Of course, no one has ever questioned Kawasaki's ability to build plenty of horsepower into its engines. Being able to uncork all that power without getting bucked into the bushes has been another thing, though. And wonderfully enough, the new Z-l whistles into corners with both ends of the bike working in harmony. It strokes up and down on its air-spring fork and shocks with adjustable rebound damping much like a Suzuki. The Bridgestone tires grip the pavement the way a hyperbike's paws should. The steering exhibits the same quickness of previous Z-ls, but now you can use it to change your path to an apex without the bike wriggling in protest.
Once the fork is dialed to 13 psi and the shocks jacked to position No. 4 for both the seven-position preload and five position damping, the Z-l will even attack racetracks without hesitation The crucible of Willow Springs Raceway's Turn Eight, a full bore, top-gear right-hander, failed to uncover any flaws in the J model KZ1000 but for a little rear-end impreci sion. If you deliberately upset this bike it bobbles more than a GS1000, but up until that point the handling is world-class, a fine balance of quick responses and highspeed cornering stability.
General upgrading of the Kawasaki's frame accounts for much of this sure-footedness. The frame is configured almost the same, but only the engine cradle is identical. Everywhere else, the diameter of the frame tubes has been increased while the wall thickness has been reduced, adding strength while reducing weight. Moreover, the steering head the weak point of the previous frame- -has finally been bolstered by comprehensive gusset -ing. Two cross-braces add to the rigidity of the top tubes. Other significant details include tapered-roller steering head bearings, needle bearings in the swingarm pivot, aluminum rather than iron triple clamps and larger diameter fork tubes.
In terms of dimensions, the chassis now has an inch-longer wheelbase, 1.5 degrees more rake and 0.47 inches more trail, slowing the handling somewhat. A slight reduction in front weight distribution due to the 15 pounds trimmed from the engine and the 18 pounds dieted from the chassis (by Kawasaki's count) preserves the light touch to the Z-l's steering, though.
All of these changes would be for naught if the bike proved as painful to live with as previous KZl000s, so Kawasaki concentrated on getting the bike's comfort quotient correct. The result is the most comfortable Kawasaki I've ever ridden. Basically, the bike smothers bumps because the suspension is very soft. With the fork set to seven psi and the shocks at No. 1 on preload and damping, the Z-l pitches on the Interstate and squats noticeably on acceleration. Still, even though the shocks occasionally bottom out across large bumps, Kawasaki should be congratulated for calibrating a suspension for one-up riding instead of making you live with a bike set up for 500KZ pound loads as usual. The suspension's responsiveness to small inputs is heightened by a reduction in unsprung weight, fore and aft, thanks to a decrease in brake rotor diameter and caliper weight (though at the cost of a slightly spongy brake feel). The fork also carries two anti-stiction bushings in the current fashion, one at the top of the slider, the other at the bottom of the fork tube.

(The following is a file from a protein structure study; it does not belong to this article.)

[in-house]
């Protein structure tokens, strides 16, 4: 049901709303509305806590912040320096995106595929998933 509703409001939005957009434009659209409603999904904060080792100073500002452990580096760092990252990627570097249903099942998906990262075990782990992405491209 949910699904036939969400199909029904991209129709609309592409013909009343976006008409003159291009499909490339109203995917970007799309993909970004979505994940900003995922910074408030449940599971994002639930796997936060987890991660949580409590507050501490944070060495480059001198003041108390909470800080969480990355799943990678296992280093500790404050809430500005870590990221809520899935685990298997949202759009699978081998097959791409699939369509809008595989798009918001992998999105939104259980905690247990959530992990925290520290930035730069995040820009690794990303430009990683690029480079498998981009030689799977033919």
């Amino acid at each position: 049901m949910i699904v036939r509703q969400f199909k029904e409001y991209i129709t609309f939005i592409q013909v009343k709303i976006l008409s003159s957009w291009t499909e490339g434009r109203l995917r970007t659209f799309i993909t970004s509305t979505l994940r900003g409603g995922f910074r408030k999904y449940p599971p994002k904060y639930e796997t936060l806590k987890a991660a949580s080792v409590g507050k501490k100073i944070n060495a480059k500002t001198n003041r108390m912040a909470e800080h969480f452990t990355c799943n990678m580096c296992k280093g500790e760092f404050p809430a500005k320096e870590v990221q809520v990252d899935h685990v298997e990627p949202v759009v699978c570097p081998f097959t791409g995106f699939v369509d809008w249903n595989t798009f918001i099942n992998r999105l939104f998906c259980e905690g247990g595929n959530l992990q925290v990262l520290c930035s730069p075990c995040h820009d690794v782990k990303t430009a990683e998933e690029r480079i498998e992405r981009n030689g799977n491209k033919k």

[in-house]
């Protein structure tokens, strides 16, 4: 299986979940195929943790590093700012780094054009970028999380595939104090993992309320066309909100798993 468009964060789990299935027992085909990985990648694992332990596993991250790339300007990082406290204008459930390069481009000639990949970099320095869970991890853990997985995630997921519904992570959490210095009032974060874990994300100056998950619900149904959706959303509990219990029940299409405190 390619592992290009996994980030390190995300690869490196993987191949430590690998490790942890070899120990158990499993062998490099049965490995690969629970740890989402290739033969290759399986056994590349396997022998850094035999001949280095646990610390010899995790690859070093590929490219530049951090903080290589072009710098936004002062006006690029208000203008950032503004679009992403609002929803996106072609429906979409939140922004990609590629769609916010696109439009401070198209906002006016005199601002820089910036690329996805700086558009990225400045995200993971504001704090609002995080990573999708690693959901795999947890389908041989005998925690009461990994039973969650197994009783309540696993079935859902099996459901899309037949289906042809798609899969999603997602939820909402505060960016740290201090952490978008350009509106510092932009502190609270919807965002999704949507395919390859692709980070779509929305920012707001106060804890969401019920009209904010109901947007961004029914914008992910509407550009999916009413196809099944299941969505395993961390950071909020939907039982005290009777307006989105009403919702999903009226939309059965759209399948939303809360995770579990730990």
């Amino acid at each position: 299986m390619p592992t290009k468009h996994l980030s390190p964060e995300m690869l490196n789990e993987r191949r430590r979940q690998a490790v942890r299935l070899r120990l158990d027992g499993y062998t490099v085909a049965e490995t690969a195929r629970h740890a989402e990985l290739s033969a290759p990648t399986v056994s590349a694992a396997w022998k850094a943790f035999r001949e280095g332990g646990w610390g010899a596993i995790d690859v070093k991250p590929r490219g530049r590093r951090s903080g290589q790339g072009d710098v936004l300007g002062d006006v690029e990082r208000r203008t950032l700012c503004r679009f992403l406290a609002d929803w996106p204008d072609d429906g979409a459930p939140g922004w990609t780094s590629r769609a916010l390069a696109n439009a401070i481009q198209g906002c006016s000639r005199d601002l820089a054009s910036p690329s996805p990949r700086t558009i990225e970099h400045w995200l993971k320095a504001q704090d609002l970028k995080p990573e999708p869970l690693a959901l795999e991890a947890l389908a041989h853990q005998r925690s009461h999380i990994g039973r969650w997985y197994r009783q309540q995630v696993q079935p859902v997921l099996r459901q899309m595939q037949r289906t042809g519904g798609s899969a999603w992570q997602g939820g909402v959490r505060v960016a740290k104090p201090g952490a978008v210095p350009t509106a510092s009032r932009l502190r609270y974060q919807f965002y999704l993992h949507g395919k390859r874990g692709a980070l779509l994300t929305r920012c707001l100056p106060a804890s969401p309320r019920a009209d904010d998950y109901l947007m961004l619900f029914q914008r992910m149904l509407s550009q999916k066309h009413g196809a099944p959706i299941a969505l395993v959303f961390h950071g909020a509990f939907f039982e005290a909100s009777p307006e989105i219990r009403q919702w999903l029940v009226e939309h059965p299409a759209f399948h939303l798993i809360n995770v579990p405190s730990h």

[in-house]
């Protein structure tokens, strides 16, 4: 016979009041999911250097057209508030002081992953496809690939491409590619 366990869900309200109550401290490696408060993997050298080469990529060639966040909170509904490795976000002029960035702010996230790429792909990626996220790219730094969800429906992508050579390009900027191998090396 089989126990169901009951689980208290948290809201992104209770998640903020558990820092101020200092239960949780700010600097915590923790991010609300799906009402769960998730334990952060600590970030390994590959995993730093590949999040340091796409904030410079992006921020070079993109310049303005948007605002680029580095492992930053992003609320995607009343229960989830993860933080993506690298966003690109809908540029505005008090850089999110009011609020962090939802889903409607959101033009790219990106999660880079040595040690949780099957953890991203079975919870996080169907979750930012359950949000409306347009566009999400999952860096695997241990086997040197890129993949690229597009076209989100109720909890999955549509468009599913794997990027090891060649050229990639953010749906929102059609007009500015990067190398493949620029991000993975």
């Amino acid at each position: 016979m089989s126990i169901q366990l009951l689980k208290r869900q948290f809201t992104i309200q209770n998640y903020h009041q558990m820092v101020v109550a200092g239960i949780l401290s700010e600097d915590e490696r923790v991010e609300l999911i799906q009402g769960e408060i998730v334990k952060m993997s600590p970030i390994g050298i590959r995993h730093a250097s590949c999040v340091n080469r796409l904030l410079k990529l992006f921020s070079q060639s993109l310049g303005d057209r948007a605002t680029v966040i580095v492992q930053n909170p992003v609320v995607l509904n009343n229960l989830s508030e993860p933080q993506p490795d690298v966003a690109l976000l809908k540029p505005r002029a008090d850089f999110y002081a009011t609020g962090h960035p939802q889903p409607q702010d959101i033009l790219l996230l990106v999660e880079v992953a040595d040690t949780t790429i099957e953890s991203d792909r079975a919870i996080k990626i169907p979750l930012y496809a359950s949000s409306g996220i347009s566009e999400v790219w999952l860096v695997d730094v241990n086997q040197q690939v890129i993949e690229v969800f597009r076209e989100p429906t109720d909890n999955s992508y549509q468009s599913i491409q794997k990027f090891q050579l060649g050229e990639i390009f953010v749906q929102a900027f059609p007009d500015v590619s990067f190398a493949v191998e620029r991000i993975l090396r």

The riding position and all its components show the same appreciation for rider comfort. The attractive seat has dual-density foam to insulate you from road harshness but its softness tends to lock you into one position. The low handlebar lets you lean forward slightly into the wind, and a barback at the triple clamp insures you won't have to lean far. The electrically powered instruments have luminescent numerals and are highly readable. The location of the odometer and tripmeter in the center of the dash lets the speedo be more legible, unfortunately the odometer is slightly tilted away from you so you can't read it. A nice touch is the presence of two turnsignal lights, although the tumsignal switch itself is notchy and clumsy to operate. Meanwhile, the halogen headlight produces a bright beam with a good sharp cutoff. The throttle pull is lighter. The grips are heaven. The shift lever rides in ball bearings to lighten shifting effort, although the action is clunky. Finally, the gas gauge's needle is sufficiently damped to be fairly accurate, and it holds its position when you switch off the ignition.
It's this overall commitment to intelligent detailing that makes the Z-l so impressive. In the past, the big Kawasaki has been something like early Ferraris built to go like a bat out of hell in a straight line and not much else. But this Z-l can take you in any direction on your personal road-map and inspire confidence in your own ability as well as the motorcycle's. Unfortunately, the Z-l runs the risk of being overlooked, since the fuel-injected GPzllOO should siphon off the sporting audience while everyday riders will cling to the KZ1000 LTD. There might not be a place for bread-and-butter bikes in this country any more.
Even so, I've decided that there's got to be a place for a plain-and-simple, no-brag-just-speed motorcycle that gives you your money's worth every time you climb aboard. It's more than a matter of 102 ponies, too. You see, I still get the same adolescent rush every time I fire up this bike's engine, but I'm also pleased that I can ride anywhere at 50 mpg or 130 mph with equal confidence.
The measure of this motorcycle's accomplishment is the fact that it sums up the lessons of the Seventies—comfort, good handling and a good power-to-weight ratio—so we can live with the Z-l's distinctive speed thrills for the Eighties. For a few years, I thought I'd have to give up my Z-l roots for good. Now I don't have to. •
Source CYCLE GUIDE